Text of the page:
RAMALLAH, West Bank — Declaring that a “black page in history has been turned forever,” President Mahmoud Abbas of the Palestinian Authority swore in a new government on Monday intended to reunite the West Bank and Gaza Strip after seven years of political and social division.
“Today we restore our national unity, restore the unity of institutions,” Abbas said in a speech broadcast live after the new ministers took their oaths at his headquarters here. “We are all loyal to Palestine. We want to keep its banner hoisted high.”
The new government is part of the April pact between the Palestine Liberation Organization — dominated by Abbas’s secular nationalist Fatah faction — and the militant Islamic Hamas movement, which has ruled Gaza since 2007.
Disputes over the Cabinet’s composition played out until the last minute. Hamas leaders also threatened Monday morning not to support the new government, over a disagreement on how to represent Palestinians in Israeli prisons, although they ultimately acquiesced.
The dispute showed the delicate task Abbas has in balancing Palestinian politics and international diplomacy as he tries to maintain financial support for the government despite the fact that Hamas is deemed a terrorist organization by the United States, Europe, and much of the West.
The Palestinians are also bracing for punitive sanctions by Israel, which on Monday said it would hold the new government responsible for any attacks from the West Bank or Gaza.
It also said it would act “in the international arena against the participation of terrorist organizations in elections.”
“Today, Abu Mazen said yes to terrorism and no to peace,” the Israeli prime minister, Benjamin Netanyahu, said in a statement, using Abbas’s nickname.
“The state of Israel will not conduct diplomatic negotiations with a Palestinian government backed by Hamas, a terrorist organization that calls for the destruction of Israel,” he said.
The new Palestinian government is made up largely of lawyers, businessmen, and academics who are not formally tied to either Fatah or Hamas. They are charged with preparing for overdue elections in six months and integrating West Bank and Gaza institutions that have been operating independently during the seven-year schism.
It is led by Prime Minister Rami Hamdallah, a linguist and former university president, who has held the top post in the West Bank-based Palestinian Authority government for the past year.
Of the 16 ministers under him, three are women; four are Gaza residents, who were barred by Israel from attending Monday’s swearing-in; and about half served in the previous government, including the two deputy prime ministers.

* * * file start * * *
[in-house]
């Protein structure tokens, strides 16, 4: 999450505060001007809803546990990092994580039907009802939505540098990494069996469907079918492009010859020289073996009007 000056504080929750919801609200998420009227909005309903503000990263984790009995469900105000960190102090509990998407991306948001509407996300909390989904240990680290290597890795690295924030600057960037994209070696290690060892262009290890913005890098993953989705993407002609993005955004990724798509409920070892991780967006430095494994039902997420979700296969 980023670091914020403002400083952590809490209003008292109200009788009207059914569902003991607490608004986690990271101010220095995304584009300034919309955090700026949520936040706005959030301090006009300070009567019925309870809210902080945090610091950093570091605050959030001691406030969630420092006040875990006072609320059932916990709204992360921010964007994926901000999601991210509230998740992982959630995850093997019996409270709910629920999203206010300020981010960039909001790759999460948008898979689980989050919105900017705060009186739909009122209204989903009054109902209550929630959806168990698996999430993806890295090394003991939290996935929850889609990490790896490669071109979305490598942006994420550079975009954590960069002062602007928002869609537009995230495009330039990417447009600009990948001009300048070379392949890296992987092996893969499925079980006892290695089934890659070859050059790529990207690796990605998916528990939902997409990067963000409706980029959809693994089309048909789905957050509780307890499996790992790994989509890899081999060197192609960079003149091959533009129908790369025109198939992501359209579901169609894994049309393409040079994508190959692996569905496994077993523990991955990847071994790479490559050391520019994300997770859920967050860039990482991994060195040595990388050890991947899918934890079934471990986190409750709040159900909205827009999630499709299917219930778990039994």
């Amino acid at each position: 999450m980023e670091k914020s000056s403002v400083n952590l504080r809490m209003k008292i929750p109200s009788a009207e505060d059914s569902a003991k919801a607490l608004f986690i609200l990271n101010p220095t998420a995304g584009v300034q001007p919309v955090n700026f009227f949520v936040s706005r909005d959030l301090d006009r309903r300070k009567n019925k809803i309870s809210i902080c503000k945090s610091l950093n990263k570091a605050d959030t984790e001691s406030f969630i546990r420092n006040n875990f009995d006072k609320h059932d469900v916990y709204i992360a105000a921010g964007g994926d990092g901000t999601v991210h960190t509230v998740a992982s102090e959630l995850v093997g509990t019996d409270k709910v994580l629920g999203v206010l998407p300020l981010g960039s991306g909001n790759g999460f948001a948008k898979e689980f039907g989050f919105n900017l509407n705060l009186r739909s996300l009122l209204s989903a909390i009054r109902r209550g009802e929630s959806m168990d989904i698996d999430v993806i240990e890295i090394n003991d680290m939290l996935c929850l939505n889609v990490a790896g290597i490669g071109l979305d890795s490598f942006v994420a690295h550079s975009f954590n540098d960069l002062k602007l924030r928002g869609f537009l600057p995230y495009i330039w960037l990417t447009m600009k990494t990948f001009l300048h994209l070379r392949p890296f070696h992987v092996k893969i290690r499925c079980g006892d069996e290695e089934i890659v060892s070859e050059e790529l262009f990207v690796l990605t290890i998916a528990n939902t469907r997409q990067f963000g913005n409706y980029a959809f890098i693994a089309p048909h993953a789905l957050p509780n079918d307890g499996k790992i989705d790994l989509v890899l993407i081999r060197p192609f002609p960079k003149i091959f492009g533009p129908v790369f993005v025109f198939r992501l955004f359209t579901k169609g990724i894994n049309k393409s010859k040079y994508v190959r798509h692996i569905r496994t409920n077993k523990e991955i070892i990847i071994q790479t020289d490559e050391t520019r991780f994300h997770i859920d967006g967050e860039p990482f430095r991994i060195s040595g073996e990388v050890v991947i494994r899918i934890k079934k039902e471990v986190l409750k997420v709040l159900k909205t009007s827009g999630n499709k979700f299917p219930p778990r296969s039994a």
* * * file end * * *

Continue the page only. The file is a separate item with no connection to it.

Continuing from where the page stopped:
The ceremony lasted about 10 minutes, as each minister swore to respect the law and serve the Palestinian people.
Afterward, Abbas addressed the public, promising that the government would follow his political program in support of a negotiated, two-state solution to the Israeli-Palestinian conflict. Palestinian officials said it would recognize Israel, renounce violence, and accept previous agreements with Israel, as required by world powers, principles Hamas continues to reject.
Abbas said in his speech that he had received “positive signs” from Washington about the new government and that Israel’s threats against it only “made us stronger and more committed in persisting.”
“We will not stand idle for the collective punishment against us and we will use all the means, diplomatic, political means, to respond to it,” Abbas said. “We are aware that we will face difficulties, but the train of reconciliation has set off, and we will not go back to conflict and schism again.”
In Gaza, Ismail Haniya, the leader of the outgoing Hamas government there, said, “Today we are leaving this government after seven years of steadfastness during which we faced political and economic problems.”
“We are leaving our chairs but not our role,” he said, adding that he was standing down “willingly and in response to our national responsibilities.”
The State Department has said that the United States, which is scheduled to provide $440 million in aid to the Palestinian Authority this year, will monitor the situation closely and judge any government based on its composition, policy, and actions.
The EU, which gives substantial aid to the authority, has said it will continue direct financial assistance so long as the new government is technocratic and upholds the international principles.
But Israel says the new government “rests on Hamas” and has called on the international community not to embrace it.
Hours before the swearing-in, Yuval Steinitz, Israel’s minister of intelligence and strategic affairs, told reporters in Jerusalem the new government was “illegitimate” and did not live up to the previous signed agreements with Israel.
One of the fundamental principles of the Oslo peace accords of the 1990s, he said, was that territory handed over to the Palestinians would be demilitarized.